So there you have it. “Spam” is any unwanted email promoting a business sent to someone who did not ask for it. It doesn’t matter if you’re selling viagra or vintage wedding dresses, spam is spam is spam. It also doesn’t matter if the email is generated by some internet robot or handwritten by you either.
I can’t imagine that anyone would want their business to be percieved as a spammy one, and I sure as hell know that no one ever wants to receive it. I (and I’d imagine countless other bloggers/editors/journalists) receive a huge amount of emails daily, and as harsh as it sounds, anything that reads remotely generic or sounds spammy usually gets automatically deleted. You and your business may well be awesome but I’m sure annoyance is not the first emotion you want someone to feel when engaging with it for the first time.
As I said, I’m not a huge fan of the press release but I think that’s probablly because I’ve been at the receiving end of so many bad ones! Debs wrote an amazing guest post for me a while back about how to create a good press release, and if you haven’t already, you definitely need to read it before you write your next one!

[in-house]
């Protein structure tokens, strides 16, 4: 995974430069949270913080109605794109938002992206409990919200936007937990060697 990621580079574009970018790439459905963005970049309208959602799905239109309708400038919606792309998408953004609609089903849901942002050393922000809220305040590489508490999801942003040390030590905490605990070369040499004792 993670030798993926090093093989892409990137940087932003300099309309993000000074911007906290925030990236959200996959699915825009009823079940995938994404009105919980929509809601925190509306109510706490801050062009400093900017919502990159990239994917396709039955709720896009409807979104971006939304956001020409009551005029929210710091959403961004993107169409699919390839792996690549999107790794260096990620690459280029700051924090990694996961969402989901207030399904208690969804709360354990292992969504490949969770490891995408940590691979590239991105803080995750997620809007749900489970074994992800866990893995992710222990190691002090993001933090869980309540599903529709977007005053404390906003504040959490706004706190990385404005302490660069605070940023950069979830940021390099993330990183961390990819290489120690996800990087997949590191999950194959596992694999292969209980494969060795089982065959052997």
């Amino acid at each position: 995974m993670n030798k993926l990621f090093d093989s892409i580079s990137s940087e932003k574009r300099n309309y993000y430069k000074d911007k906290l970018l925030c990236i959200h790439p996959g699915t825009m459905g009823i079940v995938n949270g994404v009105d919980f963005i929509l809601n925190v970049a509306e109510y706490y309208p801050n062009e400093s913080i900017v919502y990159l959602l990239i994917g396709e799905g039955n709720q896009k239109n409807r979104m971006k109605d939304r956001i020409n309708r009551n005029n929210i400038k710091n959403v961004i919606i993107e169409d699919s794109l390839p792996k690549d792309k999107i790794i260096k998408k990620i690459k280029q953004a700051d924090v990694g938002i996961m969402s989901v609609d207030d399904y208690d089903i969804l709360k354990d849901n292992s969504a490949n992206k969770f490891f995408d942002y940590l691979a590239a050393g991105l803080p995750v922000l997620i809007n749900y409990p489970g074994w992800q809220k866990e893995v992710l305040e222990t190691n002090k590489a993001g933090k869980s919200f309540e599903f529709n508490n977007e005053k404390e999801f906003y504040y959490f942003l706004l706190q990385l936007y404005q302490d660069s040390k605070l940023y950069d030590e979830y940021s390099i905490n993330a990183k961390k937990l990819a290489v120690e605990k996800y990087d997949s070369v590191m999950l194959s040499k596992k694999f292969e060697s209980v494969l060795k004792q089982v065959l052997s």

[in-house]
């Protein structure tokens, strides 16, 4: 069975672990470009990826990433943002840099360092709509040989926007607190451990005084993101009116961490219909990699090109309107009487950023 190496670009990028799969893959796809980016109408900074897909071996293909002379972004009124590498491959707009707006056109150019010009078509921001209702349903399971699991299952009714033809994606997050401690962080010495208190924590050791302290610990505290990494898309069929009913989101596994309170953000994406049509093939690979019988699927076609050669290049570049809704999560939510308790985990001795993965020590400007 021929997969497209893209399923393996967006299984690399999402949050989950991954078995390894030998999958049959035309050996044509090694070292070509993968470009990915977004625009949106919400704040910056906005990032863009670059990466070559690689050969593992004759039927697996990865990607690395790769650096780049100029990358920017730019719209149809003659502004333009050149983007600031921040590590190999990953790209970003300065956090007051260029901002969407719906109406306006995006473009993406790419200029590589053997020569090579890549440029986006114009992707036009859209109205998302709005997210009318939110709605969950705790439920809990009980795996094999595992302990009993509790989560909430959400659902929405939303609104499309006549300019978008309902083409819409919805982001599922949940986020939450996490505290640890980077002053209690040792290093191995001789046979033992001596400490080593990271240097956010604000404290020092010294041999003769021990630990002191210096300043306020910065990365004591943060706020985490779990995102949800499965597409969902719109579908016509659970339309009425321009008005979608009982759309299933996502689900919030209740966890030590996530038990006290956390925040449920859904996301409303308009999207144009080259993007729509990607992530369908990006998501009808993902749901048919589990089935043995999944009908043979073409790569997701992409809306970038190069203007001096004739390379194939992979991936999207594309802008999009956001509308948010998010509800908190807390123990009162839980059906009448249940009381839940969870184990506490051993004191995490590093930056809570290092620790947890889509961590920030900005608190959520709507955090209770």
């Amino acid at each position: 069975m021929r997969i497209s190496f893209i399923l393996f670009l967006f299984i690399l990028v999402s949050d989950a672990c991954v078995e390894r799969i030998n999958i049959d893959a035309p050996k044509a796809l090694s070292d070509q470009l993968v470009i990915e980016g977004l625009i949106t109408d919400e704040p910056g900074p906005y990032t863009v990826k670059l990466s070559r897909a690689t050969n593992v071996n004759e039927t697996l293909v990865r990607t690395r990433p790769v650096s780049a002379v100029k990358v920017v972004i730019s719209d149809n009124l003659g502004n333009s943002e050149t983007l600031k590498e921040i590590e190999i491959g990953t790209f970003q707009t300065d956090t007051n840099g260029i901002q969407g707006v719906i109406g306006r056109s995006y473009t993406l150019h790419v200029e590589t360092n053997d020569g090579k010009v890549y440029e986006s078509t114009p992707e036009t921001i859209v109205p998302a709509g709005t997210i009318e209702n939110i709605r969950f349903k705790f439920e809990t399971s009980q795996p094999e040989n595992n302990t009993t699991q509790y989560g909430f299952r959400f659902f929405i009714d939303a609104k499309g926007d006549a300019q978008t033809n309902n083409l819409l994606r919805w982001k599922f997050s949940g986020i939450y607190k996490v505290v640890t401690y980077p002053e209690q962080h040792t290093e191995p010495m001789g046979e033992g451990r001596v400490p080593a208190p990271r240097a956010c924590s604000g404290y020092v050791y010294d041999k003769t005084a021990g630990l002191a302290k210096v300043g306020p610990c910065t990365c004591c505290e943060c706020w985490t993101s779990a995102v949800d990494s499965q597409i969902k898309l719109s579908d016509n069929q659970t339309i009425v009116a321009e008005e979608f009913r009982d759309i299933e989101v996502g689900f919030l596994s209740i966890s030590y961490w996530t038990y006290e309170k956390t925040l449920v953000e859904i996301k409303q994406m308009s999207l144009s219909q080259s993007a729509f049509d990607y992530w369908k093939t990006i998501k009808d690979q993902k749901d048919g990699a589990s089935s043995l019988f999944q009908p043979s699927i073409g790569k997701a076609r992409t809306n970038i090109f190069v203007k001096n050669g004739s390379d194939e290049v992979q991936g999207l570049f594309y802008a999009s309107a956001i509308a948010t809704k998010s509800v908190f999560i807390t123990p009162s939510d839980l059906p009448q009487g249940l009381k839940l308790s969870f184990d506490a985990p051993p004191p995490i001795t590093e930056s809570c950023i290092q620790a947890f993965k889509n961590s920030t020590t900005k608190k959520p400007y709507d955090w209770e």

My number one gripe about them would be one-size-fits-all mentality, and my number one tip when sending them out is to only do so to relevant people. I can’t tell you what a waste of everyone’s time it is to send me a notice about your latest diamante encrusted flip flops… or your new sex toy design… or your revolutionary teeth whitening system (and yes these are all pitches I’ve actually received). This is not the kind of content I feature and will only result in your emails getting deleted. However in saying that I did once receive one for the Sylvanian Family wedding collection… and while I didn’t feature it, I did tweet about it, plus it sure as hell made me giggle.